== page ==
Cheers,

Charles
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Old 26th June 2009, 02:15 PM
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TranMinh TranMinh is offline
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Default Re: Research into mosquito larvae in pitchers

Hi Charles,
I can see some mosquito larvae in my picher too. I don't know why ants, mouse get eat by acid water in picher. But mosquito larvae doesn't get kill ?
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Old 26th June 2009, 04:30 PM
Charles Charles is offline
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Default Re: Research into mosquito larvae in pitchers

Hi TranMinh,

There are quite a few mosquito species whose larvae live in pitchers. Most of these are specialists that do not live anywhere else. These species are also thought to be harmless. We do not know exactly how they can survive in pitchers, but the only thing that is likely to have an effect on them is the acidity of the fluid. However, many animals can resist acids and enzymes while they are alive - it is only when they die and their bodies start to break up that they get digested. As far as we know, there are no strong patterns between fluid acidity and numbers or diversity of mosquitoes in pitchers, so it seems that most of these animals are well-adapted to life in pitchers.

Do you have wild Nepenthes growing close to where you live? This is something we are interested in investigating, because we'd like to find out where the mosquitoes are coming from.

Cheers,

Charles
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Old 26th June 2009, 08:06 PM
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TranMinh TranMinh is offline
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Default Re: Research into mosquito larvae in pitchers

Hi Charles,
Thank for taking the time to answer. I'm live in VietNam, Ho Chi Minh City a round of the city is 10 - 14 river. A lot of mosquitos here, mosquito can be the mosquito make a thousand of people sick every year. So every time I saw it I will remove the water in picher or soon the larvae will become mature mosquito. I closer place to find nepenthes are Binh Chau hot sping, but most of nepenthes in that place have destroy my hot sping company, so hard to find it now. Binh Chau suround by 4000 hm2 of forest, find nepenthes is hard.
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Old 26th June 2009, 09:43 PM
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Robert Robert is offline
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Default Re: Research into mosquito larvae in pitchers

Quote:
Originally Posted by Charles View Post
Hi TranMinh,

There are quite a few mosquito species whose larvae live in pitchers. Most of these are specialists that do not live anywhere else. These species are also thought to be harmless. We do not know exactly how they can survive in pitchers, but the only thing that is likely to have an effect on them is the acidity of the fluid. However, many animals can resist acids and enzymes while they are alive - it is only when they die and their bodies start to break up that they get digested. As far as we know, there are no strong patterns between fluid acidity and numbers or diversity of mosquitoes in pitchers, so it seems that most of these animals are well-adapted to life in pitchers.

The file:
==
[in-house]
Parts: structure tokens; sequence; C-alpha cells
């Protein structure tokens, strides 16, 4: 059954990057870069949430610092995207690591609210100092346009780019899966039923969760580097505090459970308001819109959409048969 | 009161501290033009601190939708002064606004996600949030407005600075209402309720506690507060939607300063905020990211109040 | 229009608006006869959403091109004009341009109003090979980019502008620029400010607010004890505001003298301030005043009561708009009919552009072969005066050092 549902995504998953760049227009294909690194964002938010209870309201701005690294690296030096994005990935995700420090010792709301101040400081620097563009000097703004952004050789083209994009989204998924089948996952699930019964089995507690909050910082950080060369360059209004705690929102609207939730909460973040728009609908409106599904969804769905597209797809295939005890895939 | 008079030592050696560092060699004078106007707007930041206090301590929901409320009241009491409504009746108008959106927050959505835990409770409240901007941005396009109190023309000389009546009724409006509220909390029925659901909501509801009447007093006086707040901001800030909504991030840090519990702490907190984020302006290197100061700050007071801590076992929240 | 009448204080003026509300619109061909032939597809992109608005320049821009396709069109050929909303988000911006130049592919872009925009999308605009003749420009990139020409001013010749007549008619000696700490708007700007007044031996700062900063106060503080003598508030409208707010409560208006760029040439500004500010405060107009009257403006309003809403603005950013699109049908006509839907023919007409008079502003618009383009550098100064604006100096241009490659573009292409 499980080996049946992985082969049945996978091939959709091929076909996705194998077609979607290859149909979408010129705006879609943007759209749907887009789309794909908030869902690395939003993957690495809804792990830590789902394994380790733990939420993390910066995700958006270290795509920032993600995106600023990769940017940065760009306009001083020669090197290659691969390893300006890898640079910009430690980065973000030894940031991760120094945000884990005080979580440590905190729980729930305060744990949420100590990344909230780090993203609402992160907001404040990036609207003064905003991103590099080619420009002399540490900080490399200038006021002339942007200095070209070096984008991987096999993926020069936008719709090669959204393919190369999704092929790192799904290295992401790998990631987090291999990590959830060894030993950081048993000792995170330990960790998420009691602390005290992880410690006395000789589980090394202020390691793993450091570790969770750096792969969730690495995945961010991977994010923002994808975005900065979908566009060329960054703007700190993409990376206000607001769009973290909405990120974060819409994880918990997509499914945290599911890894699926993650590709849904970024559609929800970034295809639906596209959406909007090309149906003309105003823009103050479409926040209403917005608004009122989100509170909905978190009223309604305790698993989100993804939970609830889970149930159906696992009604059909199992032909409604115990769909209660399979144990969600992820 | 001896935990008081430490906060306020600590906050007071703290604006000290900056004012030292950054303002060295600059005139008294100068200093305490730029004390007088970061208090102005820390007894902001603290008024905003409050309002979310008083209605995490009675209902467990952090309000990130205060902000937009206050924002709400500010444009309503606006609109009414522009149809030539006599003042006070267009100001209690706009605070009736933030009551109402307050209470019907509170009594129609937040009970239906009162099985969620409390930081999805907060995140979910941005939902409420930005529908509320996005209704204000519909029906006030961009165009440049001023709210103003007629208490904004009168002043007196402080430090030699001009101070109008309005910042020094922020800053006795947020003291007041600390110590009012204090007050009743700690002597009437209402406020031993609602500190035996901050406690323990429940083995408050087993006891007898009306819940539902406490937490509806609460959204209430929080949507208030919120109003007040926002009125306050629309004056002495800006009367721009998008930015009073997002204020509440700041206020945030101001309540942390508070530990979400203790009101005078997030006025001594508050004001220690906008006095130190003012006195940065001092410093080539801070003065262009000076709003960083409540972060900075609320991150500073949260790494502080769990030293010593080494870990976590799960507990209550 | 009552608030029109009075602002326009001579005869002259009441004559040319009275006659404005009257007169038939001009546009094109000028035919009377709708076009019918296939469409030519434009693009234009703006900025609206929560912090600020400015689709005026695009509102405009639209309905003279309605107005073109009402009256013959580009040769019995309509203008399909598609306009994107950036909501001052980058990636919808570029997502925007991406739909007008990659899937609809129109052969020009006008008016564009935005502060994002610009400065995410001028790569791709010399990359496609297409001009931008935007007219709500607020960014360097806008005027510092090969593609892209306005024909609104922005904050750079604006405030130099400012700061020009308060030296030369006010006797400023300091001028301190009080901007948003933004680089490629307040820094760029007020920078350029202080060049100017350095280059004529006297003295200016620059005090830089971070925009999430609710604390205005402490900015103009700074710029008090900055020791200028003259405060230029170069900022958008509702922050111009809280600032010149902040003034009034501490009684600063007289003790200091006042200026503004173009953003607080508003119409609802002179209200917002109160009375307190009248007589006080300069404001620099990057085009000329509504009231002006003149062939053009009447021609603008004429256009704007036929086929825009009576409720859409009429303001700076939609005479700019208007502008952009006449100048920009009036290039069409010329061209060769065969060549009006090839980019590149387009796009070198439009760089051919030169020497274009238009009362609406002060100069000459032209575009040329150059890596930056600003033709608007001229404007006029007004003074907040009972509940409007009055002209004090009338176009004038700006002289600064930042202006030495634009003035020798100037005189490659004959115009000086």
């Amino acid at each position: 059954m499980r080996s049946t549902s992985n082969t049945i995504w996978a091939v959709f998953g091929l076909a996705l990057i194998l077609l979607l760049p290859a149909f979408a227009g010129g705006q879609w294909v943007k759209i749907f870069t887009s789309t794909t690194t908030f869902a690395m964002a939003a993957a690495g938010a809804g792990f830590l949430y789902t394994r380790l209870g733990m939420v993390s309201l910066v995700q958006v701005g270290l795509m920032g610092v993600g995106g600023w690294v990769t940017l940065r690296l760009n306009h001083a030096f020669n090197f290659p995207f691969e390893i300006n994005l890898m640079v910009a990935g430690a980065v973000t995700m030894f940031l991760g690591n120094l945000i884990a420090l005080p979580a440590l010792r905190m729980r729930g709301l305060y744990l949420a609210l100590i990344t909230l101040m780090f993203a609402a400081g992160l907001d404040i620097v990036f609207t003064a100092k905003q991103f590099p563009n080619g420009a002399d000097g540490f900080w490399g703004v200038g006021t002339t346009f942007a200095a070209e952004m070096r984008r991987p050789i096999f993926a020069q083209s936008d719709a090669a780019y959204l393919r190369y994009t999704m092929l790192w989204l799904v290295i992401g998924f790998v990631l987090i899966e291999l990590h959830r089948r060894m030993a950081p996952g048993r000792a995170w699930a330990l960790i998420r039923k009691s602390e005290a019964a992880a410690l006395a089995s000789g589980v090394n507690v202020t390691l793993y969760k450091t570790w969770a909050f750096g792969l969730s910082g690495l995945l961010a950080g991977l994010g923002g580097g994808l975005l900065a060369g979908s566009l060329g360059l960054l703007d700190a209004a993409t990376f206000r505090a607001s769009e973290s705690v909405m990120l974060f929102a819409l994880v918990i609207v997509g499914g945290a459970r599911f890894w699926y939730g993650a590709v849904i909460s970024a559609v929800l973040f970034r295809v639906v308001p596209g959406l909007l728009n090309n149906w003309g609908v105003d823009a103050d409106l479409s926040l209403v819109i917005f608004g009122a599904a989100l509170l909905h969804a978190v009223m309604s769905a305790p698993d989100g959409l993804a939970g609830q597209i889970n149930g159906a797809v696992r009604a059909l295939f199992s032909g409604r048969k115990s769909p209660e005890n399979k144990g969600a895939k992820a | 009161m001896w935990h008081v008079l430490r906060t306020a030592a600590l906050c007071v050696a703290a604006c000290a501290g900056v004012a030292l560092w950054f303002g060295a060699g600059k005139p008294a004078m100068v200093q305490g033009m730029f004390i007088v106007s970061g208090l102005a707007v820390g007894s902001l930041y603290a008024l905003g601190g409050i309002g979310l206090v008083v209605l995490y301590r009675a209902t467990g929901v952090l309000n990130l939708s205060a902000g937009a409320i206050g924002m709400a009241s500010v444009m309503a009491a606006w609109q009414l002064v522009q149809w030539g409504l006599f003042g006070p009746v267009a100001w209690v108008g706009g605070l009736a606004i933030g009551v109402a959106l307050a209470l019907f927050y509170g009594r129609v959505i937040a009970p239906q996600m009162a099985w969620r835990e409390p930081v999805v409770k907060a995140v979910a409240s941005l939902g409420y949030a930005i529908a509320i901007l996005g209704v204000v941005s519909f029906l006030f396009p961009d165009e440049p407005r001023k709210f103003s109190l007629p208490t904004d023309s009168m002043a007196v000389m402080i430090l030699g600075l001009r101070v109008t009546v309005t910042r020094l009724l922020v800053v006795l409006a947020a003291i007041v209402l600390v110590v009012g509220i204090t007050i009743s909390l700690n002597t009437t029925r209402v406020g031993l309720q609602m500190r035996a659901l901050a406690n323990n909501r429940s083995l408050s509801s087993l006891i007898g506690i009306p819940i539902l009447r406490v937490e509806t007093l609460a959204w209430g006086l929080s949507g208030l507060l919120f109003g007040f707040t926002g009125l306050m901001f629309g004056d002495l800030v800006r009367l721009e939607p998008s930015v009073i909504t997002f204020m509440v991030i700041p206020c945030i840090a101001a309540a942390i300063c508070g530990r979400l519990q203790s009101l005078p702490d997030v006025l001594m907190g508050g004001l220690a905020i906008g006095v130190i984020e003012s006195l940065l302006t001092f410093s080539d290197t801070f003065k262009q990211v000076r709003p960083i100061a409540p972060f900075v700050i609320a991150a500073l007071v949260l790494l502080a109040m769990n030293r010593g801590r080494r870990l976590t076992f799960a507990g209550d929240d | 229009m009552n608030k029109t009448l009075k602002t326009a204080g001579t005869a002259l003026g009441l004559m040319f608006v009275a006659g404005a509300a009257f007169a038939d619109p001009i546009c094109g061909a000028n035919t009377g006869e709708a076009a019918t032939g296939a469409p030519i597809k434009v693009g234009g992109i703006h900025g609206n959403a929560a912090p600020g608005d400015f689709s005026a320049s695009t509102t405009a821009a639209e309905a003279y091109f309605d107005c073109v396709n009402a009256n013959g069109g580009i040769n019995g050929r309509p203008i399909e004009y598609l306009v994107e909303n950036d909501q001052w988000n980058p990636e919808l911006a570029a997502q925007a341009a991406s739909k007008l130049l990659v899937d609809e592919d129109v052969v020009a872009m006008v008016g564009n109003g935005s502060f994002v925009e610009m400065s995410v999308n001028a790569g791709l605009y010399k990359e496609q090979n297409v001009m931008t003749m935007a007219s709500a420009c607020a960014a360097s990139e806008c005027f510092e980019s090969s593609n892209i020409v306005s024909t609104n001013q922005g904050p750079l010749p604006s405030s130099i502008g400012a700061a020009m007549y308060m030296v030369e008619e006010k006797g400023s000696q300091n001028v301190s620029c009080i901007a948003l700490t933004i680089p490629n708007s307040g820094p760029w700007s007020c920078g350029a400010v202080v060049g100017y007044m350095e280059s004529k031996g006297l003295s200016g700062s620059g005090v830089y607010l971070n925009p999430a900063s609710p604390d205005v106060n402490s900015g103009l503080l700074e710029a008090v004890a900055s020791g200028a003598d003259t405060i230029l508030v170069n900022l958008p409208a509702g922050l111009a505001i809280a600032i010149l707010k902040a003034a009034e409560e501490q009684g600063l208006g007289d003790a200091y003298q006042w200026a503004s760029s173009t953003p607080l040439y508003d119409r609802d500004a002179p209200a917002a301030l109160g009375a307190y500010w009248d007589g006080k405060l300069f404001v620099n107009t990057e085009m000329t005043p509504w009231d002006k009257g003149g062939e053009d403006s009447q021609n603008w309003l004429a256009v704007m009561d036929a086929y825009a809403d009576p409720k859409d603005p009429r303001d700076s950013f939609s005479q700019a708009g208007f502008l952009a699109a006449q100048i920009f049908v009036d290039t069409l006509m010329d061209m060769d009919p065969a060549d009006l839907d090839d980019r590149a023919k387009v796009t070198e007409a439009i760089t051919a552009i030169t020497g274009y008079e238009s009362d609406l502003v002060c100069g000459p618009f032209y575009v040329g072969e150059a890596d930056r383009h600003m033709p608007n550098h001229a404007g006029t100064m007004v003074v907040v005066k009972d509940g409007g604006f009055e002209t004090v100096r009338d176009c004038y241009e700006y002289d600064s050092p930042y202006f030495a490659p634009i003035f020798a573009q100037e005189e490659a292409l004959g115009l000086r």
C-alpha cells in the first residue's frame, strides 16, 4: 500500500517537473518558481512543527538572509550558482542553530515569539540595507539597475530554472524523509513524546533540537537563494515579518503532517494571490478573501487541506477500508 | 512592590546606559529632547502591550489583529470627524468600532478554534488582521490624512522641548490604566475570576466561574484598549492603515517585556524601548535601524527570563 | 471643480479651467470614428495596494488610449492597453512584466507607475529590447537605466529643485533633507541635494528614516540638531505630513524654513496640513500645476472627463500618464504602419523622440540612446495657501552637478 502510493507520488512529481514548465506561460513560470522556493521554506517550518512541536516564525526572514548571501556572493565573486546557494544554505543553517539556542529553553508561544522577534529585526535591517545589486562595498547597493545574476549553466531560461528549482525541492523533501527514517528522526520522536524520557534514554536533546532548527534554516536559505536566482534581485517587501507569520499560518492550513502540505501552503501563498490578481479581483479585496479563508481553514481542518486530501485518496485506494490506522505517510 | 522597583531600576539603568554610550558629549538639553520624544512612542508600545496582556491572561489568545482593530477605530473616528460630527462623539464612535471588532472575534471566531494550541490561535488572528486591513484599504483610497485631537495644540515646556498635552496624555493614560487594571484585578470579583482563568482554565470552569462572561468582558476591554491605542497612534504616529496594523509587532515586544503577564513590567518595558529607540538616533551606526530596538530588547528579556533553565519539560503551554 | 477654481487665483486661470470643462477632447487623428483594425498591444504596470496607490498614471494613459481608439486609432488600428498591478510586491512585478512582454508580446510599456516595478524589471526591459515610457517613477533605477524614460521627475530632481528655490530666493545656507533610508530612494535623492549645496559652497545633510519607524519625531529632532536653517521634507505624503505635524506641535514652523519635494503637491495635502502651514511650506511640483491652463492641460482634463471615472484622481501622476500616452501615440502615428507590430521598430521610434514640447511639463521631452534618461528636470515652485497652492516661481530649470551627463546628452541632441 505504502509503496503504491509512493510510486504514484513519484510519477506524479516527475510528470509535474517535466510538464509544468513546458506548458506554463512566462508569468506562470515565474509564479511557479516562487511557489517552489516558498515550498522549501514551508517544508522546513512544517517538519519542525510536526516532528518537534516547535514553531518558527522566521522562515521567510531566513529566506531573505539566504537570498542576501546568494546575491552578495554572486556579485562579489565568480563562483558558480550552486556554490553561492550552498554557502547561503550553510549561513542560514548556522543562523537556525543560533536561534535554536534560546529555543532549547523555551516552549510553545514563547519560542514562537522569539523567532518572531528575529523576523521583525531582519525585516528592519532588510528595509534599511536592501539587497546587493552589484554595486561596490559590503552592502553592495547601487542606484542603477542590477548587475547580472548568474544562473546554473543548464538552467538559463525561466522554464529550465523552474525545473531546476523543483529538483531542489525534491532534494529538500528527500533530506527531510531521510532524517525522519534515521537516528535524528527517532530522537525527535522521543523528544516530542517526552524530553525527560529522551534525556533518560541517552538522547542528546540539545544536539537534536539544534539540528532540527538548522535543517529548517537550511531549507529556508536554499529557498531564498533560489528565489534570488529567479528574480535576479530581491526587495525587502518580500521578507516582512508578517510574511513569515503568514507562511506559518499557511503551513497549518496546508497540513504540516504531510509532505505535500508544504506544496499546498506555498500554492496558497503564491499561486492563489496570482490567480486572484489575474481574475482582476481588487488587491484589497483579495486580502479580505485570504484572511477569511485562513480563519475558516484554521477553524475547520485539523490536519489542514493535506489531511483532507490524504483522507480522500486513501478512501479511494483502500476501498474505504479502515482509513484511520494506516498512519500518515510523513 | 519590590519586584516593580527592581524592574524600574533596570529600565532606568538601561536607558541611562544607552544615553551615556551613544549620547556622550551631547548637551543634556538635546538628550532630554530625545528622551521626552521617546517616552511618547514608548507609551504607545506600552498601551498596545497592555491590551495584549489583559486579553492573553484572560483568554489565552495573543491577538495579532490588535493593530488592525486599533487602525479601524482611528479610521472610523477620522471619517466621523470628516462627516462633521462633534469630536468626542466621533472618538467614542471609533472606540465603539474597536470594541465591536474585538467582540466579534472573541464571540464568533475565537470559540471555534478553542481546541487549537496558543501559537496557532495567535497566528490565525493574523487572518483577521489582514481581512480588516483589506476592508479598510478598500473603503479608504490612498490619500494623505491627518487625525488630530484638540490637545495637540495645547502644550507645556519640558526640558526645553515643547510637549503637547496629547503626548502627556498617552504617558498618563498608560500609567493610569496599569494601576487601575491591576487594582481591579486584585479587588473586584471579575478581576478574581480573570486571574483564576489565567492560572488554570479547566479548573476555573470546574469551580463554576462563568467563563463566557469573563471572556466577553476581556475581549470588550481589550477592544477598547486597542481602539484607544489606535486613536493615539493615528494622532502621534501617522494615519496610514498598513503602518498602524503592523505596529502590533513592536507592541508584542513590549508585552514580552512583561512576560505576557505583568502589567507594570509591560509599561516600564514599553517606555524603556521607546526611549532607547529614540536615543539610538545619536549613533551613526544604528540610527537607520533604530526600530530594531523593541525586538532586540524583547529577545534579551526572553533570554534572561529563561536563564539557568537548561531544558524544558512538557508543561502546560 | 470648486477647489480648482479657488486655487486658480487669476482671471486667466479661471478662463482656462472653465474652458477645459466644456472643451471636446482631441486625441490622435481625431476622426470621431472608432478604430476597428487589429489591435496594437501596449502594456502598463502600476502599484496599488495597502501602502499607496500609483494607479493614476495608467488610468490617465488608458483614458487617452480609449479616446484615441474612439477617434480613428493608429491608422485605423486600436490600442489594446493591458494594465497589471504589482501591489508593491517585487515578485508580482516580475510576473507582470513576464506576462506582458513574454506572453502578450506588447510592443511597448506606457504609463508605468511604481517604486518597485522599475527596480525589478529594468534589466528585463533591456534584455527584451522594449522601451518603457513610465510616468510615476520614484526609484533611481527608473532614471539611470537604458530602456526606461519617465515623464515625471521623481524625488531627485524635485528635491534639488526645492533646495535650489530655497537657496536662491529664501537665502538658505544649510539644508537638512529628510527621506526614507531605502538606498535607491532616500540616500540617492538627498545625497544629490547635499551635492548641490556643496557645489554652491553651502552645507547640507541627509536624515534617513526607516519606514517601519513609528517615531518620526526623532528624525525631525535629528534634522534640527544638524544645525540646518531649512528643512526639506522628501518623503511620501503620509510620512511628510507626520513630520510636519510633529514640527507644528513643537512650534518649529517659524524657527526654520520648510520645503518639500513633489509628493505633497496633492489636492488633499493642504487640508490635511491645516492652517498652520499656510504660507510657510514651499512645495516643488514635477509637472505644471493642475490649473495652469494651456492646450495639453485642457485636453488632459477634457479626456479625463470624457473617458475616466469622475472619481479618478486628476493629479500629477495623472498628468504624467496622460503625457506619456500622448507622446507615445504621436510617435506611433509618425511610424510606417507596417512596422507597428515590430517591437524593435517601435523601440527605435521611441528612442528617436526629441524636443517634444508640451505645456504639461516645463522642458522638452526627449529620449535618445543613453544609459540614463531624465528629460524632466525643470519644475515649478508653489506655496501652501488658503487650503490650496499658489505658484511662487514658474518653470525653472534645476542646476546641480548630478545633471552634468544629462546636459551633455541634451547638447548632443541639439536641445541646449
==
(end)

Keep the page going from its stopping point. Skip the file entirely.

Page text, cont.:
Cheers,

Charles

Hi Charles,

newly open pitchers have extremely high enzyme vicosity . At this stage most small animals and insects will be suffocated, drown and die(?) . The vicosity diminishes as the pitchers aged and being diluted by rain water. Maybe(?) when the enzymes were completely diluted and displaced by water and only at this stage can mosquitoes have the freedom to lay eggs.

can you elaborate the vicosity of enzymes at different stages, in your past studies if any.

regards,
Robert
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Old 26th June 2009, 10:10 PM
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TranMinh TranMinh is offline
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Default Re: Research into mosquito larvae in pitchers

Hi Robert,
Most of nepenthes mouth os hide by the lid ( except some species like Ampullaria, Lowii, .... ) but my Nepenthes rafflesiana have a few of mosquito larvae ( I have remove the water because mosquito larvae ) I think the mosquito larvae must have some think like skin to protech it from enzyme and acid.
Best regards,
Tran Minh.
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Old 26th June 2009, 10:29 PM
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Robert Robert is offline
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Default Re: Research into mosquito larvae in pitchers

Quote:
Originally Posted by TranMinh View Post
Hi Robert,
Most of nepenthes mouth os hide by the lid ( except some species like Ampullaria, Lowii, .... ) but my Nepenthes rafflesiana have a few of mosquito larvae ( I have remove the water because mosquito larvae ) I think the mosquito larvae must have some think like skin to protech it from enzyme and acid.
Best regards,
Tran Minh.

Hi Tran Minh,
in newly opened pitcher the enzymes are sticky like our saliva ( more or less except it is more watery ). However thick the larvae skin nothing can swim or dive in the extreme high viscosity...they call for help,nobody come to their rescue..hee.hehee